Got Love? Whether it’s unrequited, extramarital, obsessive or completely otherworldly, this fic’s got it covered. Contrary to public opinion, Severus Snape didn’t die at the Battle of Hogwarts. Although he’s not exactly “alive,” he is on a mission to possess the very thing that eluded him in life: love. While love might be the best revenge, it’s never easy. When murder and madness are part of the mix, desire has teeth—and this kind of love really bites!


16. A Study in Emerald

"We'll get there quicker this way, Hermione. Follow me." Instead of heading for the stairs to the main floor after leaving the Infirmary, Hagrid headed to the right, down a corridor lined with vaulted windows on one side. Midway, he stopped and looked out over the fog-shrouded grounds. "Did Argus tell you where he was headed?"

"I tried to tell you earlier. I haven't seen him since early this morning, just before you returned." Looking out on the bleak landscape, she shivered. "I hope he's not still making his rounds. He said there'd been a rash of petty thefts lately and blamed the workmen."

"He's startin' to sound like his old self again." Hagrid chuckled.

"Is the Professor awake?"

"Not yet."

As they approached the entrance to the Headmaster's suite, the gargoyle that stood guard flexed its claws and snarled at them at first, but then, seeing McGonagall, it folded its wings and allowed them inside. As they passed through the narrow archway, a chill met them; a cold that only intensified as they rode upwards on the escalating spiral stair. The first to enter the Professor's office, Hagrid saw the flapping drapes, the scattered papers and the puddles of rainwater on the floor.

"What a mess. They must've blown open in last night's storm." Hermione hurried to close the windows and right the drapes.

After setting Minerva gently on the divan, Hagrid started to the fireplace but an empty space on the wall caught his eye. "Wind didn't do that," he said. Above him, the portraits exchanged glances, but none of the former heads of Hogwarts spoke.

"Didn't do what?" Hermione said, still whisking the pools of water away with her wand.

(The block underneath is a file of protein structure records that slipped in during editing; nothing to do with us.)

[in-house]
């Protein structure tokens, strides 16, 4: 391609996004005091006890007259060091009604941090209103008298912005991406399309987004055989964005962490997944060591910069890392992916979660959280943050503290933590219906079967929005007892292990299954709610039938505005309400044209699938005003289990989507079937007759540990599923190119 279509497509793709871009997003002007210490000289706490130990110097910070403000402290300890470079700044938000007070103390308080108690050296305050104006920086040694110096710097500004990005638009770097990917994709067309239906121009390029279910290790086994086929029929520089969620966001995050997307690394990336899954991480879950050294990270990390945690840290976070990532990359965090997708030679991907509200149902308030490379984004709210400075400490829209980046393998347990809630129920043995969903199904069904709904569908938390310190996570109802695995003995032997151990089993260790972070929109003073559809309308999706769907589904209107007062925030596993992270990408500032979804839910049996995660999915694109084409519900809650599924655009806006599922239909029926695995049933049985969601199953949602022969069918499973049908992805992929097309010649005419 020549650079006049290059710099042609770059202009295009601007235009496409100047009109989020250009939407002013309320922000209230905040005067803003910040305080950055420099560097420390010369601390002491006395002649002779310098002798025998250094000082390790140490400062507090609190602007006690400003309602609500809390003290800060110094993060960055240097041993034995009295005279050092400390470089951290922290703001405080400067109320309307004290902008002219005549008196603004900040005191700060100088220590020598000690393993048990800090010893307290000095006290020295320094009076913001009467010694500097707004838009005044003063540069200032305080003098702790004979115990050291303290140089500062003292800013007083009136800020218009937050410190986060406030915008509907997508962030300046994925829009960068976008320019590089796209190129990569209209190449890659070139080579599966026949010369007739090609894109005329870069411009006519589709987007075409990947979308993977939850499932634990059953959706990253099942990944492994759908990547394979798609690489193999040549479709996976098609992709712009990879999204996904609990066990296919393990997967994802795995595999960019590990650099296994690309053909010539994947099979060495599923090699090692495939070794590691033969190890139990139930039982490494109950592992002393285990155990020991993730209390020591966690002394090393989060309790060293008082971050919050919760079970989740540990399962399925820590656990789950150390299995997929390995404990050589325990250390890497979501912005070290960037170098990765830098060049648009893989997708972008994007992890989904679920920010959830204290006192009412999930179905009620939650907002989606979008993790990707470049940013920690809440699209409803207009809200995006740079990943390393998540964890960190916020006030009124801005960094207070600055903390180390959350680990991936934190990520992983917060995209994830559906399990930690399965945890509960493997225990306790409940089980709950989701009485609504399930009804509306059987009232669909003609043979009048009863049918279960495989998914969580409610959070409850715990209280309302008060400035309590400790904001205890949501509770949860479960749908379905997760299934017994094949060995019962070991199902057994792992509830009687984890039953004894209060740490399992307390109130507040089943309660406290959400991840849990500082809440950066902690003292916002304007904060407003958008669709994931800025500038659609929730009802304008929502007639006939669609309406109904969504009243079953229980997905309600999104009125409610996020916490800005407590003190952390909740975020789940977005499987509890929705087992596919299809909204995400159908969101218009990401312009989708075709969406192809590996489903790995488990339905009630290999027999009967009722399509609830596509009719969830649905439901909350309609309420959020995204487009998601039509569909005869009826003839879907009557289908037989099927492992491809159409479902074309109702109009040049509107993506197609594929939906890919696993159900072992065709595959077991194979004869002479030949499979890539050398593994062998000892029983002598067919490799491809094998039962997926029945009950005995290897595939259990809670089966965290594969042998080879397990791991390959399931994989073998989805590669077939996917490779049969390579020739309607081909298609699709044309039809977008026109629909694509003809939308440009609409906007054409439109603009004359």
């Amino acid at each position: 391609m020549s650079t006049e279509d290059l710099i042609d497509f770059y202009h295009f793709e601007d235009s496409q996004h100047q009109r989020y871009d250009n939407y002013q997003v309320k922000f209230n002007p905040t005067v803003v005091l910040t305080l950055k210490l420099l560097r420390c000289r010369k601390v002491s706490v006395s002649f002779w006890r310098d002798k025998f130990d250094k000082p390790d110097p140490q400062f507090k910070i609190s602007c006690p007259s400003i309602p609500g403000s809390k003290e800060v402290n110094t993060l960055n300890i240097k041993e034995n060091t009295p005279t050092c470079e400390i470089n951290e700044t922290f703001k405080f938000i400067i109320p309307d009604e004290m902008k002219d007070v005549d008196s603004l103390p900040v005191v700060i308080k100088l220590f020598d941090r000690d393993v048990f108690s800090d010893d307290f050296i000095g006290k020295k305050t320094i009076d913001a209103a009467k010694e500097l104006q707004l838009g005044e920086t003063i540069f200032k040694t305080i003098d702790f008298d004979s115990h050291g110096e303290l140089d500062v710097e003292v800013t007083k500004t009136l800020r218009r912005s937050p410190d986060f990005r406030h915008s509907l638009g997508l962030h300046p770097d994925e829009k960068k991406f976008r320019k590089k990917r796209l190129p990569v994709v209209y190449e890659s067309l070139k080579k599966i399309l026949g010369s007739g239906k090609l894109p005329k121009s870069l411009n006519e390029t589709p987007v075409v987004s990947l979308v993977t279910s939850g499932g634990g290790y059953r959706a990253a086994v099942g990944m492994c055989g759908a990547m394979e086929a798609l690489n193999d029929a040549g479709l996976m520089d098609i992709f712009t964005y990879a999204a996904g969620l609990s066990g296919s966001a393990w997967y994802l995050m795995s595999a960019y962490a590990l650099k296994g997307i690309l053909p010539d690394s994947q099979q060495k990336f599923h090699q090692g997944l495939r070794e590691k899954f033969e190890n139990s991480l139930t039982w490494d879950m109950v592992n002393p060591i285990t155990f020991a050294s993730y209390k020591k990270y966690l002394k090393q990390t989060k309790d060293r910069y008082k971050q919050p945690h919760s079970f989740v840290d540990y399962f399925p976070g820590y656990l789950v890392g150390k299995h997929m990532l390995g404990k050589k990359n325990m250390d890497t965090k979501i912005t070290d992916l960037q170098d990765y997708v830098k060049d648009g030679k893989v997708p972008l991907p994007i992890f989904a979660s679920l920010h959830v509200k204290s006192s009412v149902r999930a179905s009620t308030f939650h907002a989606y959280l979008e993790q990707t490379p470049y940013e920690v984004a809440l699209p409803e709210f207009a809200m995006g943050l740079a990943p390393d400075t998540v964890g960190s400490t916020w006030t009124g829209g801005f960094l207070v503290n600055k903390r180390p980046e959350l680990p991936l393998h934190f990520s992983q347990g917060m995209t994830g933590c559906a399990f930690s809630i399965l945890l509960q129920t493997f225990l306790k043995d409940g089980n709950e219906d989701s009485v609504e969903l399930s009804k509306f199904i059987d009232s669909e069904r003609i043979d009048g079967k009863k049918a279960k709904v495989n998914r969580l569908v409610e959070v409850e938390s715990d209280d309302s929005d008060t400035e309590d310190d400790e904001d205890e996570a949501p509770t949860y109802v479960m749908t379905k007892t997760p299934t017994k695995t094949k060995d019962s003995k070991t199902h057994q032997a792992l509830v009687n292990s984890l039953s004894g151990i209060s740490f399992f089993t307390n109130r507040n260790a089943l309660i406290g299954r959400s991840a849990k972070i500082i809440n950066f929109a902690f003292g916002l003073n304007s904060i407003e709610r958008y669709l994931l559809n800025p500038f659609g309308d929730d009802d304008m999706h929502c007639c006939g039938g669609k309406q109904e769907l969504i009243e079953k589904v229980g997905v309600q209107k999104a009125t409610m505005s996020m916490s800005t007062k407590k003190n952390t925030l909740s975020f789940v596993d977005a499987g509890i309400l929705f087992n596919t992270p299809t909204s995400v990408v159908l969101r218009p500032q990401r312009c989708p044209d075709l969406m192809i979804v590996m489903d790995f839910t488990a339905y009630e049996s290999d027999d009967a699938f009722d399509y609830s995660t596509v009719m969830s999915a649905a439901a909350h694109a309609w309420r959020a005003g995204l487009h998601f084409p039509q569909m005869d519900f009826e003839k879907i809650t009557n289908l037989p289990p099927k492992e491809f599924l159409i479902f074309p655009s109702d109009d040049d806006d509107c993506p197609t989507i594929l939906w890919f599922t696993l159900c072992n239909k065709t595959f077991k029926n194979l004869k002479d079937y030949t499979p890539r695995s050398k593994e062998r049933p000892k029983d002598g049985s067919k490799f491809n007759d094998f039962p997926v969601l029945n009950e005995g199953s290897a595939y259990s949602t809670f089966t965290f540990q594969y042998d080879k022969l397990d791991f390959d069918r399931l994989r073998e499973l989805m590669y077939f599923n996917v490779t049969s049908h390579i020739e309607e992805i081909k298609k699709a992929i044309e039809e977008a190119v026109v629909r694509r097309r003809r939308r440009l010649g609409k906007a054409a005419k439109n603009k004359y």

"Old Archibald MacNabb's missing," he said, pointing a singed spot on the wall. Then, turning, he took in the rest of the room. "So's Helga Hufflepuff, Rowena Ravenclaw, and Severus. They're all gone."

Behind them, Minerva opened her eyes.

"I don't know about the other headmasters, but Filch brought Snape's portrait back to his old quarters," Hermione said. "He said Professor McGonagall was going to throw it away."

"Wanted it moved is more like. Argus gets some funny ideas, sometimes," he said, and began to pick up the books and papers. Then he saw the cabinets and inside, the colored smoke wafting over bits of broken glass or hovering above small pools of a dark, oily substance. "But he may've been right about thieves. Someone's been in these cabinets who shouldn't have been."

"Not the memory collection!" Skirts rustled and the divan creaked.

"Professor!" Hermione ran to her. "You shouldn't try to move so fast."

"I'll be fine, just give me your arm." Leaning on Hermione, she tottered across the room. Peering through the cracked glass doors, immediately drawn to the topmost shelf, to the tiny bottles made of a glass so violet they appeared nearly black, Minerva was not surprised to discover that now, not one of them remained intact. Minerva flung open the doors, allowing the last tendrils of Severus' past to flood her nostrils with an odor as sharp as vinegar.

"Can you tell what's been taken, Professor," Hermione asked, shielding her nose with her sleeve.